The Reef is fine – except it’s not

The Australian government is running a PR campaign to convince the world that the Great Barrier Reef is fine – most recently inviting international journalists to take a guided tour of the Reef. With a 50% decline in coral cover since 1985, we reckon there are some important parts of the story they’re leaving out. Here’s what they’re not telling you about our Reef.

Right now, eyes from all around the world are turning to the Great Barrier Reef. In June this year, UNESCO will decide whether or not to place this natural treasure on its official ‘in danger’ list. This is the perfect moment for the Australian government to reject plans for destructive coal port expansions along the Reef. Instead, they’ve opted to launch a global public relations campaign to convince the world the Reef is just fine.

Diplomacy or public relations?

That’s right; instead of working on mitigating clear threats to the Reef like climate change and coal port expansion to avert an ‘in danger listing’, the federal government has spent tax­payer money lobbying UNESCO delegates around the world to convince them that the Great Barrier Reef World Heritage Area is being adequately managed.

Everyone from the Foreign Minister Julie Bishop – who last year claimed the Reef was ‘not in danger’ – to Australian ambassadors, consuls general and other diplomatic staff have been enlisted to campaign. The Australian government has also extended invitations to journalists from countries on the UNESCO World Heritage Committee to tour the Great Barrier Reef with government officials and learn about the government’s conservation efforts.

And now, with the final Reef 2050 report on the long-term plans for protection of the Reef falling short of satisfactory, it’s clear that threats to our Reef are being downplayed.

The report permits two port expansions at the Abbot Point terminal, and fails to fully address cumulative impacts of pressures like mining, shipping, tourism, urban growth, and crown of thorns outbreaks that have already caused an estimated loss of 50% of coral cover. The report says little about plans to mitigate dangerous climate change – despite the fact that the government’s own scientists have deemed it to be the greatest threat to the Reef.

The Reef is fine! Except…

The federal government is spending and talking big to convince you and the world that the Great Barrier Reef is fine. Sure, it’s just fine, if you forget…

1. The Australian government has just approved destructive coal port developments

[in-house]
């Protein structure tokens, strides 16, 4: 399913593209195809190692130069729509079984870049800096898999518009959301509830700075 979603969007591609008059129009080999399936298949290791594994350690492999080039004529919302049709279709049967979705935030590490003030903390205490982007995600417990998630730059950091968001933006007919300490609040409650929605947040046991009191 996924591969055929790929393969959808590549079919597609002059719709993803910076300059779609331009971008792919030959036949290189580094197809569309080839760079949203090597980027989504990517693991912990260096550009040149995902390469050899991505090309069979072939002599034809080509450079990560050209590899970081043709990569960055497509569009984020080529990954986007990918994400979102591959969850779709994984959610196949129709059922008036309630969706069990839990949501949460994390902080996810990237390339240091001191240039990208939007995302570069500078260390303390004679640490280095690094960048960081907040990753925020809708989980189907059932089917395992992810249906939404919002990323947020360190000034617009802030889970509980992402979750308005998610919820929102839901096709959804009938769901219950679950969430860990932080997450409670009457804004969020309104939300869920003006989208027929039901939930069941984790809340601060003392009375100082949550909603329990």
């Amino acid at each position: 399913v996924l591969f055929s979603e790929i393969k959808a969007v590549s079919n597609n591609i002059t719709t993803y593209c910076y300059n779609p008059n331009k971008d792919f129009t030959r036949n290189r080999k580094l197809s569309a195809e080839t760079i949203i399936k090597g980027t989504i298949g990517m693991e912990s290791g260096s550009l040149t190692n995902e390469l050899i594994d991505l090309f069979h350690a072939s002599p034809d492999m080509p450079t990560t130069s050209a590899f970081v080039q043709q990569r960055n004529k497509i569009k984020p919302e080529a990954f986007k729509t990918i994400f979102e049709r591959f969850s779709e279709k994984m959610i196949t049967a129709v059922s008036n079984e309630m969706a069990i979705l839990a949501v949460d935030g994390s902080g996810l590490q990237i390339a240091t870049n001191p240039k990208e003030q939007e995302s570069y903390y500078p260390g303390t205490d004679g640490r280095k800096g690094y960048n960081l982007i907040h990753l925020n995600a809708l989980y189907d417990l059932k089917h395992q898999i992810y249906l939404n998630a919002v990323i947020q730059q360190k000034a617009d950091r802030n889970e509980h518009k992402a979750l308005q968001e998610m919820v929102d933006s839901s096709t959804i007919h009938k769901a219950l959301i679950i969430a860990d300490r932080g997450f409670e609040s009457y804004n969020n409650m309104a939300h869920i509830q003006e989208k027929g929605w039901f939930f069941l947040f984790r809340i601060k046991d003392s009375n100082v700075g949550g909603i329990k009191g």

In 2014, the Australian Government approved a proposal for one of the world’s largest coal mines, Carmichael mega­mine. To get Carmichael up and running, Indian coal giant and project proponent Adani needs to expand the port at Abbot Point and build a railway from the mine to the port.

Impacts of coal port expansions at Abbot Point include:

  • Dredging millions of tonnes of seafloor in the World Heritage Area, destroying habitat for dugongs and snubfin dolphins.
  • Hundreds of new coal ships charting through the Reef each year, increasing the risk of oil spills and collisions on the Reef.
  • The building of large coal infrastructure at Abbot Point ­ a sensitive area that includes a turtle-nesting site.

Shockingly, the mine, rail and port have already received environmental approvals from the federal government.

2. The Reef has lost half its coral cover in the past 30 years

According to the Great Barrier Reef Marine Park Authority, there has been a 50% decline in coral cover since 1985.

3. Climate change is damaging the Reef

The Australian Government is also ignoring the fact that the increased coal exports from a functioning Carmichael mine will worsen climate change when burnt, intensifying the coral bleaching and ocean acidification processes that could destroy the Reef’s last remaining healthy coral.

4. UNESCO is already worried about the Reef

In 2012, UNESCO threatened to give the Great Barrier Reef World Heritage Area an ‘in danger’ listing unless the Australian Government address key threats facing the Reef, including concerns about proposed coal and gas developments along the Reef coast.

Sadly, both Labor and Liberal – National federal governments have responded with the approval of plans for a massive coal port expansion that will require extensive dredging and send hundreds more coal ships through the Reef each year.

Why does UNESCO’s decision matter?

An ‘in danger’ listing is much more than diplomatic jargon. With the threat of Adani’s Carmichael coal mine, rail line and port project looming over the Great Barrier Reef World Heritage Area – UNESCO’s decision could mean the difference between a Reef left victim to massive coal expansion, or a Reef given the protection it needs.

We don’t want to see our Great Barrier Reef on UNESCO’s ‘in danger’ watchlist – we’d much rather see it adequately protected from industrialisation and climate change. But unfortunately, at this stage, the Australian government simply has not done enough to keep the Reef off the ‘in danger’ list.

The beauty, diversity, and complexity of the Great Barrier Reef cannot be easily replaced. Take action now: sign on to become part of a grassroots movement against plans to put the Reef at risk here.

Hawksbill Turtle in Komodo National Park

  • leonie McLeod

    and the world heritage listed Ningaloo reef will also be in extreme danger if the west Australian government go ahead with their plans to attract developments along this isolated wilderness patch of pristine paradise